The anti-Muslim crowd is at it again. Last week, shortly after publication of an ACLU report debunking the myth that "Sharia law" is overtaking our courts, the Center for Security Policy (CSP) issued a 633-page report. The CSP "study" of the issue does not even try to dispute the fact that, as the ACLU report concluded, our courts treat claims brought by Muslims or involving Islamic law in the same way that they treat lawsuits brought by people of other faiths or touching on other religious beliefs (and, indeed, lawsuits involving no religion at all). Instead, the CSP report consists mostly of 50 judicial opinions, which the authors copied and pasted word-for-word simply because they mention Islam or involve claims brought by Muslims, contending that these cases serve as evidence of the so-called "Sharia threat."
As we point out in our report, however, our courts regularly consider cases involving or touching on a wide range of religions, including Christianity, Judaism, Hinduism, Sikhism, Buddhism, Wicca, and many others—and yes, Islam, too. Taking a page from CSP, we could log onto a legal database and copy and paste the thousands of court opinions involving any number of non-Muslim faiths and then issue a "study" that is thousands of pages long. But if such a study strove for accuracy and intellectual honesty, it could no more rightfully conclude that any one of these religions is "overtaking" the judicial system than CSP's report can claim the same regarding Islam.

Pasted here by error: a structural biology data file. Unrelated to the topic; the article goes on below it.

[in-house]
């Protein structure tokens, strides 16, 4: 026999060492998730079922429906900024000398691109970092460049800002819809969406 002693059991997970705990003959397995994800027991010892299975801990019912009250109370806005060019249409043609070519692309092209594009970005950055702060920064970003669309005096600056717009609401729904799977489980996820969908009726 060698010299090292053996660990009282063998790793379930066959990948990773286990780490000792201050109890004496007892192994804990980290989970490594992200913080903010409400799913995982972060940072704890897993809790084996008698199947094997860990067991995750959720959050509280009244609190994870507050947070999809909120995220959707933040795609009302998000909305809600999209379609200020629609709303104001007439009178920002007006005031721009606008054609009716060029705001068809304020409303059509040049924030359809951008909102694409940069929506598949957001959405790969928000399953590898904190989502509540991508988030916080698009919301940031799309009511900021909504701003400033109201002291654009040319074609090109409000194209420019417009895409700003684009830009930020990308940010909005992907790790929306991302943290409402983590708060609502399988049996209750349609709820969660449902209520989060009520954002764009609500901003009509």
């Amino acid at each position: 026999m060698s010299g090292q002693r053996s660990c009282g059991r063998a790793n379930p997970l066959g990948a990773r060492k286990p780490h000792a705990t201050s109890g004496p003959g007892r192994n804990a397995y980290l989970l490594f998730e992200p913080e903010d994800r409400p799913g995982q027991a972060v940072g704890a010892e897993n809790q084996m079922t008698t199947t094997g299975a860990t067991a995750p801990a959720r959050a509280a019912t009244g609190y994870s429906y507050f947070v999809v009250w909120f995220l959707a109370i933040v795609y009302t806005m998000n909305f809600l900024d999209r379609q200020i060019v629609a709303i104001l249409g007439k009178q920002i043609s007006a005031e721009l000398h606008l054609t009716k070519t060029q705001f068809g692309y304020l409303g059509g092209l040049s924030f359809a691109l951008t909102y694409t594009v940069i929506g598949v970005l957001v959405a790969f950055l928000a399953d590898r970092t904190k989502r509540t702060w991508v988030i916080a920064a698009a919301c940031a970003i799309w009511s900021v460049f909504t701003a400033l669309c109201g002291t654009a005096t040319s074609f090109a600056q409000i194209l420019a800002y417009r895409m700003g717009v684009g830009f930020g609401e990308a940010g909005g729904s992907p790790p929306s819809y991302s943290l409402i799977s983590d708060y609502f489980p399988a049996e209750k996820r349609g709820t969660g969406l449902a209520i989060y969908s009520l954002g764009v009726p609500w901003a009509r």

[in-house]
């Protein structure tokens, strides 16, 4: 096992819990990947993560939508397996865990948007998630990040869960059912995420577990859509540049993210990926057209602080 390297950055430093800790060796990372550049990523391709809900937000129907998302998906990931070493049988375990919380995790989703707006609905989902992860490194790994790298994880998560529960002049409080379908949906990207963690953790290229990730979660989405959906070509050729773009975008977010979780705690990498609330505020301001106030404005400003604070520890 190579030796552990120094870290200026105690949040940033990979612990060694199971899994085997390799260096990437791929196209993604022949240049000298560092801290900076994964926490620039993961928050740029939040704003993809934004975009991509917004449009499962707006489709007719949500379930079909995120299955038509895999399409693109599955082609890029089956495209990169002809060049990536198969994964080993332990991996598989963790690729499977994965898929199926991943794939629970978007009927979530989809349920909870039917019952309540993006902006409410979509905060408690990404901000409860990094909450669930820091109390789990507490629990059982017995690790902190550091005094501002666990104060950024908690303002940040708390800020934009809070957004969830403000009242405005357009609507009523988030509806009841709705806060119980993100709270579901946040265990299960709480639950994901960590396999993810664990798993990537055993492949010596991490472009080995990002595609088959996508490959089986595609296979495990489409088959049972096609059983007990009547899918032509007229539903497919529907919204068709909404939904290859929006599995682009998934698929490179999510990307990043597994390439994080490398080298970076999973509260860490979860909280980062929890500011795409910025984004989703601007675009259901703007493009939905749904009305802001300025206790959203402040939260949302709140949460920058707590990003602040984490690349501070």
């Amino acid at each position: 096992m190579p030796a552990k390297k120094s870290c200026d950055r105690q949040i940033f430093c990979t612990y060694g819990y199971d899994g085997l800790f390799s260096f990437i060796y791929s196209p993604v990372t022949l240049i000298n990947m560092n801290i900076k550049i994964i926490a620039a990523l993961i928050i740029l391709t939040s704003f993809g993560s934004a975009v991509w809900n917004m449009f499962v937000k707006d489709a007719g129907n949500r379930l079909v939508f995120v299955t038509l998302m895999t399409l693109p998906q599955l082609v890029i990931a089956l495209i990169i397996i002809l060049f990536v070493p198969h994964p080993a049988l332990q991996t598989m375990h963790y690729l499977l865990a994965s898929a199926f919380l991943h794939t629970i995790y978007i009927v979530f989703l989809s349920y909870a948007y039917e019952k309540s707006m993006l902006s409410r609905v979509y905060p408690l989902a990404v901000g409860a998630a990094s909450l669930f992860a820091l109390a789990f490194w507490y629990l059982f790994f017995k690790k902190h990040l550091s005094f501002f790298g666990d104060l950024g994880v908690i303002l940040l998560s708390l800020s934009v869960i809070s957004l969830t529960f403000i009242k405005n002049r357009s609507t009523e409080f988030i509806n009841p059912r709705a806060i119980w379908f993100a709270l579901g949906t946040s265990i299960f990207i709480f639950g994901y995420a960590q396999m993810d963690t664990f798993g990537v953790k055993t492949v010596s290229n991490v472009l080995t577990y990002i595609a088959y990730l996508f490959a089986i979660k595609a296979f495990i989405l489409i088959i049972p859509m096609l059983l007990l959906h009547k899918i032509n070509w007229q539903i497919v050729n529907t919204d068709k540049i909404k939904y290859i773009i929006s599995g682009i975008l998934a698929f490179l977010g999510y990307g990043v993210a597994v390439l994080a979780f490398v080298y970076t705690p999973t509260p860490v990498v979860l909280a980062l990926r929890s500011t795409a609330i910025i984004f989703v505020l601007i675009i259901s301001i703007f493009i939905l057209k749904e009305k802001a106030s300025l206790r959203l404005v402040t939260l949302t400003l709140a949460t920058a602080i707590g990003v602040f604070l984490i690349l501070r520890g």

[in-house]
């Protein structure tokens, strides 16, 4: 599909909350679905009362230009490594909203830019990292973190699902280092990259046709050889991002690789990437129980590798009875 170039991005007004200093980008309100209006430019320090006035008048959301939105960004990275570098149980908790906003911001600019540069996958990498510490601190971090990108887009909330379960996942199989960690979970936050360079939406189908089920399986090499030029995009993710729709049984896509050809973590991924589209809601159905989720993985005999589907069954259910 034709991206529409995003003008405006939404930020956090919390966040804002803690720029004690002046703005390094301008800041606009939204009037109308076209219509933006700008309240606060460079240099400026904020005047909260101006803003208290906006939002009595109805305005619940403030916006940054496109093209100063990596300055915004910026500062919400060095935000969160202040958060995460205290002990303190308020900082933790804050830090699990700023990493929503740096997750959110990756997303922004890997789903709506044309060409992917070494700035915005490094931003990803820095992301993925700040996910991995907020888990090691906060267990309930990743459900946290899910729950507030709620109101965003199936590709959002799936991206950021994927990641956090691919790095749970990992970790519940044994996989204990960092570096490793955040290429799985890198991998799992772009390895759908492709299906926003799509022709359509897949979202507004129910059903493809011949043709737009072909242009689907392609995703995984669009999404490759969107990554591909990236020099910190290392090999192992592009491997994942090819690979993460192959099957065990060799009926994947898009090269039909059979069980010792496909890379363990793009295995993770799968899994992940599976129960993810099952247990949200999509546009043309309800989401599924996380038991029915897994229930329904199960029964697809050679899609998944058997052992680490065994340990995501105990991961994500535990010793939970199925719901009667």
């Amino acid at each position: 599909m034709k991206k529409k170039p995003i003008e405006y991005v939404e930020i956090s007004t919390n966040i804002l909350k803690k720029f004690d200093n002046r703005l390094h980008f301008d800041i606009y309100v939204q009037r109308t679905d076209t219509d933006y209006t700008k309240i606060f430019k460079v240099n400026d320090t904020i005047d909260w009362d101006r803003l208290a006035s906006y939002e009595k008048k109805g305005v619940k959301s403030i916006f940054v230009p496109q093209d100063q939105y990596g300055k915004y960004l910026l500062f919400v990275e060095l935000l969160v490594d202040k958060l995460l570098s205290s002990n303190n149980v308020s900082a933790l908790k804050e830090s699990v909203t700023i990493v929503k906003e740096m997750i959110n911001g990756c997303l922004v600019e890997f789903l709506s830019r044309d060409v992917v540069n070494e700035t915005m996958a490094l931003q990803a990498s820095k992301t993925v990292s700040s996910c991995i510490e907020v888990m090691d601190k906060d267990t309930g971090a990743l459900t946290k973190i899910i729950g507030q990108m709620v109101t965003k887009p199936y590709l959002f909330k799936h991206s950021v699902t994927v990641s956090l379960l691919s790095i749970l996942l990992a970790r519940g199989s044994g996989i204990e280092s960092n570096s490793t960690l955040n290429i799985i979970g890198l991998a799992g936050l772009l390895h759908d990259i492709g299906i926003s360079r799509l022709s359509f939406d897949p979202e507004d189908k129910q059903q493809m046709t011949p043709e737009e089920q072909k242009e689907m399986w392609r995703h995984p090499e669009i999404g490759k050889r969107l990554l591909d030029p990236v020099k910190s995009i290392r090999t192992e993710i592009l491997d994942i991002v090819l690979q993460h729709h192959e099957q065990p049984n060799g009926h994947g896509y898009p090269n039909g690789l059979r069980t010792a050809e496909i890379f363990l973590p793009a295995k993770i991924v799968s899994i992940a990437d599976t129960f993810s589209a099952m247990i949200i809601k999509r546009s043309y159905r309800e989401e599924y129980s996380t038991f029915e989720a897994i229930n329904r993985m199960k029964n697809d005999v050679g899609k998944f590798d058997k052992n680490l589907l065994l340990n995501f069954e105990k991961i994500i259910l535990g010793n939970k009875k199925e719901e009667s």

The report's authors likely hope that the sheer size of the document will be enough to scare some people into believing that the "Sharia threat" myth is real, but the report suffers from the same flaws as similar, though much shorter, pieces by Sharia ban proponents. Namely, it is premised on an inaccurate depiction of Sharia law and on a misunderstanding of how our judicial system works.
The mere fact that some court cases happen to involve Islam or Muslims is no more cause for concern than are court cases involving claims brought by Christians, Jews, or parties of other faiths, especially where the evidence shows that courts treat these claims alike no matter what religion they may involve. Muslims have the right to access and use our judicial system on the same terms as people of all other creeds. It is a fundamental right, protected by the U.S. Constitution. That fact can't be changed or obscured, no matter how many word processing tricks and reams of paper groups like the Center for Security Policy sink into their anti-Muslim crusade.